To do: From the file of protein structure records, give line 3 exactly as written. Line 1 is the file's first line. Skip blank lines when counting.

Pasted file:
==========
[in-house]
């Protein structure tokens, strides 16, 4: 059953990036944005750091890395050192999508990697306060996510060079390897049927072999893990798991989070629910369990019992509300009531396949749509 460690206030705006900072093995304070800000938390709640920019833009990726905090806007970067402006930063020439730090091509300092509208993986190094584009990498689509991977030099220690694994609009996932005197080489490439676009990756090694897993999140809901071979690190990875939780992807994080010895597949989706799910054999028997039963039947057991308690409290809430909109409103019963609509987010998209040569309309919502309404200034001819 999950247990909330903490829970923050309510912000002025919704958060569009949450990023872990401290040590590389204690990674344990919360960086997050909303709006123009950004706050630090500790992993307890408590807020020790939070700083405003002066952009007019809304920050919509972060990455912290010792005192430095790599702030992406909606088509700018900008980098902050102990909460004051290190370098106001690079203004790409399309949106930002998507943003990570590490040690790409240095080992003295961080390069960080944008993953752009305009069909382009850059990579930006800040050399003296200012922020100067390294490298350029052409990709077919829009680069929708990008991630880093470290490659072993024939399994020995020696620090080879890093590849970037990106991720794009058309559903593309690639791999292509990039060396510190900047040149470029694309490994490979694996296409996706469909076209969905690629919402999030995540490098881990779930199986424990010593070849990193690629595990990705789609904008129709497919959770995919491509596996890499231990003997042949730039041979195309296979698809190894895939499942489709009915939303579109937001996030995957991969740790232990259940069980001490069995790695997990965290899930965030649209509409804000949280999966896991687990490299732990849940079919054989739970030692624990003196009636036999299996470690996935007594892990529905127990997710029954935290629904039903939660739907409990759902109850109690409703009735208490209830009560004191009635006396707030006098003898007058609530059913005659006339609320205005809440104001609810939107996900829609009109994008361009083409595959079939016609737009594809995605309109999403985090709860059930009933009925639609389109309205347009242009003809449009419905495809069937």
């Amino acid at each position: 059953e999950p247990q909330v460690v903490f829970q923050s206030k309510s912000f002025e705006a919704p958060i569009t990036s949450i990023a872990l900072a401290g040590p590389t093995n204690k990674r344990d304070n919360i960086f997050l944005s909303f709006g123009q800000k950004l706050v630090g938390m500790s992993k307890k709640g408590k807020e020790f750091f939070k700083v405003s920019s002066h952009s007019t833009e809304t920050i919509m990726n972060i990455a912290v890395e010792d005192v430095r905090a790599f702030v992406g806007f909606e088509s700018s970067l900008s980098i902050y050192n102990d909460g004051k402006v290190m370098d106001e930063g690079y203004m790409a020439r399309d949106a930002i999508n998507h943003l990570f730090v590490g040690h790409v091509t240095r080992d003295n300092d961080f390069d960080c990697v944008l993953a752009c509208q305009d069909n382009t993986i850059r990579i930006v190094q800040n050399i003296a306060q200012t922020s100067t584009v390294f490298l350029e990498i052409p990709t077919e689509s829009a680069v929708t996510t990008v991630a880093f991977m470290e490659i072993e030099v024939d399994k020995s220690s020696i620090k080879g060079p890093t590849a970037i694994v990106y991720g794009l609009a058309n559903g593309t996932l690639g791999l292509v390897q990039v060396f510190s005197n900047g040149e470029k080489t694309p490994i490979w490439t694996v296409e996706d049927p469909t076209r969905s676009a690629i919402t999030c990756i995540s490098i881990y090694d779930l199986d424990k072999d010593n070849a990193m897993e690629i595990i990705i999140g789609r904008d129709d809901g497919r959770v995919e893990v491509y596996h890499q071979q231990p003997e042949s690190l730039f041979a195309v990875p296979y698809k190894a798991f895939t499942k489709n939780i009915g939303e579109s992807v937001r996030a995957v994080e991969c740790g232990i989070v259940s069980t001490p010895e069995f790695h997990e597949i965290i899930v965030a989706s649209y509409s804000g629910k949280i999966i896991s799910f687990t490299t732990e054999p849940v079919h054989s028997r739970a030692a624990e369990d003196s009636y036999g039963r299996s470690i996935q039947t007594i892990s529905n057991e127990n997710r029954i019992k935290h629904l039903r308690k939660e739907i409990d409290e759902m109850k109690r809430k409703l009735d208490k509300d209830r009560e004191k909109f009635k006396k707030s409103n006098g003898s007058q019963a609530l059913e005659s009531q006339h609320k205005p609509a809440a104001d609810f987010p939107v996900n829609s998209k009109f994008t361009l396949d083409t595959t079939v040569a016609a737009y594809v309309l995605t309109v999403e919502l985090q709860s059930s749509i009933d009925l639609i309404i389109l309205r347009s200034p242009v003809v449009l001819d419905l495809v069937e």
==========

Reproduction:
């Amino acid at each position: 059953e999950p247990q909330v460690v903490f829970q923050s206030k309510s912000f002025e705006a919704p958060i569009t990036s949450i990023a872990l900072a401290g040590p590389t093995n204690k990674r344990d304070n919360i960086f997050l944005s909303f709006g123009q800000k950004l706050v630090g938390m500790s992993k307890k709640g408590k807020e020790f750091f939070k700083v405003s920019s002066h952009s007019t833009e809304t920050i919509m990726n972060i990455a912290v890395e010792d005192v430095r905090a790599f702030v992406g806007f909606e088509s700018s970067l900008s980098i902050y050192n102990d909460g004051k402006v290190m370098d106001e930063g690079y203004m790409a020439r399309d949106a930002i999508n998507h943003l990570f730090v590490g040690h790409v091509t240095r080992d003295n300092d961080f390069d960080c990697v944008l993953a752009c509208q305009d069909n382009t993986i850059r990579i930006v190094q800040n050399i003296a306060q200012t922020s100067t584009v390294f490298l350029e990498i052409p990709t077919e689509s829009a680069v929708t996510t990008v991630a880093f991977m470290e490659i072993e030099v024939d399994k020995s220690s020696i620090k080879g060079p890093t590849a970037i694994v990106y991720g794009l609009a058309n559903g593309t996932l690639g791999l292509v390897q990039v060396f510190s005197n900047g040149e470029k080489t694309p490994i490979w490439t694996v296409e996706d049927p469909t076209r969905s676009a690629i919402t999030c990756i995540s490098i881990y090694d779930l199986d424990k072999d010593n070849a990193m897993e690629i595990i990705i999140g789609r904008d129709d809901g497919r959770v995919e893990v491509y596996h890499q071979q231990p003997e042949s690190l730039f041979a195309v990875p296979y698809k190894a798991f895939t499942k489709n939780i009915g939303e579109s992807v937001r996030a995957v994080e991969c740790g232990i989070v259940s069980t001490p010895e069995f790695h997990e597949i965290i899930v965030a989706s649209y509409s804000g629910k949280i999966i896991s799910f687990t490299t732990e054999p849940v079919h054989s028997r739970a030692a624990e369990d003196s009636y036999g039963r299996s470690i996935q039947t007594i892990s529905n057991e127990n997710r029954i019992k935290h629904l039903r308690k939660e739907i409990d409290e759902m109850k109690r809430k409703l009735d208490k509300d209830r009560e004191k909109f009635k006396k707030s409103n006098g003898s007058q019963a609530l059913e005659s009531q006339h609320k205005p609509a809440a104001d609810f987010p939107v996900n829609s998209k009109f994008t361009l396949d083409t595959t079939v040569a016609a737009y594809v309309l995605t309109v999403e919502l985090q709860s059930s749509i009933d009925l639609i309404i389109l309205r347009s200034p242009v003809v449009l001819d419905l495809v069937e």